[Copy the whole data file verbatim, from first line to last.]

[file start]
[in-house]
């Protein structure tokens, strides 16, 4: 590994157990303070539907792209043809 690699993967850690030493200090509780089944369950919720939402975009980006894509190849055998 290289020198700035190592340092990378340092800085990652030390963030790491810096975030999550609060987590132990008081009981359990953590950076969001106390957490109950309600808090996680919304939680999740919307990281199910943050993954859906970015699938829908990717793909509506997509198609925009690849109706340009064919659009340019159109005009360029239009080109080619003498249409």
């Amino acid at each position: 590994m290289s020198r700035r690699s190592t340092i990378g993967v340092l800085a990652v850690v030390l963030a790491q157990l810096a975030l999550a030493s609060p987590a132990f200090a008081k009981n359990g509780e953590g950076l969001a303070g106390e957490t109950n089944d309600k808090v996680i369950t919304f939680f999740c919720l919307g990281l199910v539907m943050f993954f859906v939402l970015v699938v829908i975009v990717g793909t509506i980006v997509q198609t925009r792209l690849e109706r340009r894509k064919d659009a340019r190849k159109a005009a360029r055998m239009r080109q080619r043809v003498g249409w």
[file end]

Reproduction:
[in-house]
């Protein structure tokens, strides 16, 4: 590994157990303070539907792209043809 690699993967850690030493200090509780089944369950919720939402975009980006894509190849055998 290289020198700035190592340092990378340092800085990652030390963030790491810096975030999550609060987590132990008081009981359990953590950076969001106390957490109950309600808090996680919304939680999740919307990281199910943050993954859906970015699938829908990717793909509506997509198609925009690849109706340009064919659009340019159109005009360029239009080109080619003498249409």
């Amino acid at each position: 590994m290289s020198r700035r690699s190592t340092i990378g993967v340092l800085a990652v850690v030390l963030a790491q157990l810096a975030l999550a030493s609060p987590a132990f200090a008081k009981n359990g509780e953590g950076l969001a303070g106390e957490t109950n089944d309600k808090v996680i369950t919304f939680f999740c919720l919307g990281l199910v539907m943050f993954f859906v939402l970015v699938v829908i975009v990717g793909t509506i980006v997509q198609t925009r792209l690849e109706r340009r894509k064919d659009a340019r190849k159109a005009a360029r055998m239009r080109q080619r043809v003498g249409w």